In Bolivia you have to be careful with what you say and do, if you don’t want a judge to accuse you of “sedition and terrorism” to put you behind bars. This was the case with Argentine and Venezuelan journalists who visited the country to report on the massacres. But the accusation is also directed at those whom the media have targeted. This is the case of former Deputy, former Government Deputy Minister, and current member of the National Assembly, Gustavo Torrico who, through Paris-La Paz contact, told us he practically takes his imminent arrest for granted.
Indeed, since the coup d’état of 10 November, events have taken on a whirlwind appearance that sweeps everything in its wake. The regime relies on a machinery of media propaganda, combined with judicial actions of preventive detention, against anyone who has been part of the governments of Evo Morales. In 14 years of a process of change with broad popular support, the list [of detainees] could be long… And the Añez regime did not rest during the Christmas holiday period.
The accusations of “sedition, terrorism and the financing of terrorism” against Evo Morales, the Minister of the Presidency Juan Ramón Quintana and the La Paz Deputy, Gustavo Torrico, are based on statements taken out of context. The IACHR declared that in Bolivia “there is no guarantee of judicial independence.” That is why it is necessary to hear the voices from Bolivia itself that explain what the social and political evolution has been like since the coup.
By Alex Anfruns*
Alex Anfruns: How did you personally experience the coup d’état?
Gustavo Torrico: It was a traumatic moment after the police mutiny, which removed the guard from Plaza Murillo, leaving the centre of power such as the Presidential Palace and the headquarters of the Plurinational Assembly, unprotected, which until Friday (8th November) had been guarded by the police. In that square were the social movements that support the government of President Morales. Already informed that a police mutiny would occur, and in order to avoid a confrontation between two groups of civilians with catastrophic results, the President ordered the withdrawal of his supporters. The day before, the Armed Forces, which had reported total control of the police rebellion, “suggested” the President’s resignation.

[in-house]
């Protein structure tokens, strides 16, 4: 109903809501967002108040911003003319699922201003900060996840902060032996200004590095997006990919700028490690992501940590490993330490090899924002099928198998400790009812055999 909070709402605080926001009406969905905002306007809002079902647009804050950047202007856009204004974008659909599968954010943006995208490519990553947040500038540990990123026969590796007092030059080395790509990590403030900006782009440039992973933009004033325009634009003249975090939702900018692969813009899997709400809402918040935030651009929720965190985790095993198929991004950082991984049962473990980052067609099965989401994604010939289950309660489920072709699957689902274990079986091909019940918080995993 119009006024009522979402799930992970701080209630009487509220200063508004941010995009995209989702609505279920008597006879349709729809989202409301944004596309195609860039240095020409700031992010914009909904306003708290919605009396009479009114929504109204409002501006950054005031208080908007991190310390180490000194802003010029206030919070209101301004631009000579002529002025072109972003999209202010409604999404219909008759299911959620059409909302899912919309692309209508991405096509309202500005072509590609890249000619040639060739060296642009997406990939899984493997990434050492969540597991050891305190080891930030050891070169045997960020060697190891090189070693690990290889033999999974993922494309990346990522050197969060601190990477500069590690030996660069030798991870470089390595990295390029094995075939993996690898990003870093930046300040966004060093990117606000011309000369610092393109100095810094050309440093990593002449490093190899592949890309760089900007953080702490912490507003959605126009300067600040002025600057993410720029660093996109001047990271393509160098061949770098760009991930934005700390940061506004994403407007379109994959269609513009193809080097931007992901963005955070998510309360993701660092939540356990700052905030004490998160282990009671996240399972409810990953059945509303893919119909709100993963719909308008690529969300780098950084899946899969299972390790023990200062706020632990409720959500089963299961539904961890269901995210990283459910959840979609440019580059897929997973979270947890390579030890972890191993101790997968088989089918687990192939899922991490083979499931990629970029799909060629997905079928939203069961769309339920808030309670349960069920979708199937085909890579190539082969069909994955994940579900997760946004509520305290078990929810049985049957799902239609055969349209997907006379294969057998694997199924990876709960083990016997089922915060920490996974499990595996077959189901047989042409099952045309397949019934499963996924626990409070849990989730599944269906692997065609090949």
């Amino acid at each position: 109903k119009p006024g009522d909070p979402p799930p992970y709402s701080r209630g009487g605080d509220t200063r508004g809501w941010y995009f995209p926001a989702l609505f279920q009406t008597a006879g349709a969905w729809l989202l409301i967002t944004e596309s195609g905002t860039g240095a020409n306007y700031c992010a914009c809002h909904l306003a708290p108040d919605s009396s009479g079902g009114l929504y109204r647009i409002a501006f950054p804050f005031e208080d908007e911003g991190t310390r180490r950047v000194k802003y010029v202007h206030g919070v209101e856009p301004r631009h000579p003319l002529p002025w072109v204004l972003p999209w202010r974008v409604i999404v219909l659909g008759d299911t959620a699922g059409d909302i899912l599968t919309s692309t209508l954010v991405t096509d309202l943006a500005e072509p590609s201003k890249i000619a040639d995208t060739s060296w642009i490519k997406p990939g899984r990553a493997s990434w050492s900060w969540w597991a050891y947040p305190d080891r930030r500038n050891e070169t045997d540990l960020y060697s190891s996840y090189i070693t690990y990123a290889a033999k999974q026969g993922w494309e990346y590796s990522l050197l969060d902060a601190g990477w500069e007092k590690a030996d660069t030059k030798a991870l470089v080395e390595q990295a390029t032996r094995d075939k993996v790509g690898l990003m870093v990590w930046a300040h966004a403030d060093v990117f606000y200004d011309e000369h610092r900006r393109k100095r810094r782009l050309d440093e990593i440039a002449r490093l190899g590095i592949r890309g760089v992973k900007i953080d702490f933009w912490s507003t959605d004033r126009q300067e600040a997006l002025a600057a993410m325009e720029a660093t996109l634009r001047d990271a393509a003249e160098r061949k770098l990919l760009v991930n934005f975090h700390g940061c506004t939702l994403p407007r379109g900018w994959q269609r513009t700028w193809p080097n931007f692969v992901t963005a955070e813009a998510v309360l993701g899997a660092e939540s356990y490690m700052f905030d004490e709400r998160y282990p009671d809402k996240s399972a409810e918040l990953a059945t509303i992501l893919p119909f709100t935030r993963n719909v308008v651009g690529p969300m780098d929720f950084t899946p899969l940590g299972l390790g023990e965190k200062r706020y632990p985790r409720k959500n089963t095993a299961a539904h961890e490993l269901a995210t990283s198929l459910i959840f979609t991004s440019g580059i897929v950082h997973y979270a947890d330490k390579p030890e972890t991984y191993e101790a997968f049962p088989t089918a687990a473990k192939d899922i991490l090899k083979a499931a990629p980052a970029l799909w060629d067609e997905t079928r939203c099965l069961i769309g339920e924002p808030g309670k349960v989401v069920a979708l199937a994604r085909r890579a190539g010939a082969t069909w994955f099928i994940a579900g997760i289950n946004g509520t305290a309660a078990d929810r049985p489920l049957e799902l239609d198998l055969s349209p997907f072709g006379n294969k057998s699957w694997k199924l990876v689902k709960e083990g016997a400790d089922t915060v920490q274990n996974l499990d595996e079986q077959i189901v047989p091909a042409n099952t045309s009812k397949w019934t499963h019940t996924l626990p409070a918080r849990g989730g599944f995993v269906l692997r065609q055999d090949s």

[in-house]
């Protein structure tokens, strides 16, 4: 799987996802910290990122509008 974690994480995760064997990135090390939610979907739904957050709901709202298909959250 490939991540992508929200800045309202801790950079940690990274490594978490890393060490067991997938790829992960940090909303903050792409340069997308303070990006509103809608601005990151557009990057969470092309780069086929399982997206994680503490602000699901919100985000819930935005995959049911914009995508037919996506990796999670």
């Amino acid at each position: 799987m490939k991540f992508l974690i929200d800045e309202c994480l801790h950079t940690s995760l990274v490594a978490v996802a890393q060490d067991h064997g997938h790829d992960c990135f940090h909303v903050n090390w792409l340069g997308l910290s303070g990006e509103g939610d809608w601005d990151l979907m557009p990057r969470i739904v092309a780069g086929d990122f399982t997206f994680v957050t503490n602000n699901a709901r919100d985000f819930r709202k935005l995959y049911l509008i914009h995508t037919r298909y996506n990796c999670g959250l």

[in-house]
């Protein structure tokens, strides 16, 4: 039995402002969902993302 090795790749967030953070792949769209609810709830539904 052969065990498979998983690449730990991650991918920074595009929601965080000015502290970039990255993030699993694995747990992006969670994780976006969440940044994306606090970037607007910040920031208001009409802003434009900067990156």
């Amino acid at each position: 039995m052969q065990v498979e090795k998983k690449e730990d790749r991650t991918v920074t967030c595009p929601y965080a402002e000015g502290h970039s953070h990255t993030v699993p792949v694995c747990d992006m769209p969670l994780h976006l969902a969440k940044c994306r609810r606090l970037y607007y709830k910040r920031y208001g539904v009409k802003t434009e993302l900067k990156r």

Alex: Were there numerous threats and aggression against members of your party and representatives of institutions? Who were the main actors?
Gustavo: True, there was a witch-hunt of social leaders and a chase for political leaders. The most emblematic case is that of Gerardo García, the current Vice-President of the MAS (Spanish acronym for Movement Towards Socialism, Evo’s political party) who was sent to San Pedro prison under the fashionable crimes of “sedition, terrorism and financing of terrorism”.
The paradox was that paramilitary groups disguised as “resistance committees” and with police protection were the main perpetrators of the abuses against any citizen with indigenous features, calling them Masistas (MAS supporters). The same happened with the Armed Forces, which allowed these paramilitaries to act as a spearhead of their own operations
Alex: What political activity have the MAS Assembly members had during the last month and a half in this unusual situation?
Gustavo: The majority of the Assembly members have had an attitude that is too submissive to the force deployed by the paramilitary groups, which to this day stand at the doors of the Assembly to offend them physically and verbally. They operate under the protection of the police, who turn a blind eye to this abuse. Moreover, they allow them to enter the premises.
Alex: Can you cite the most significant changes made by the Añez government?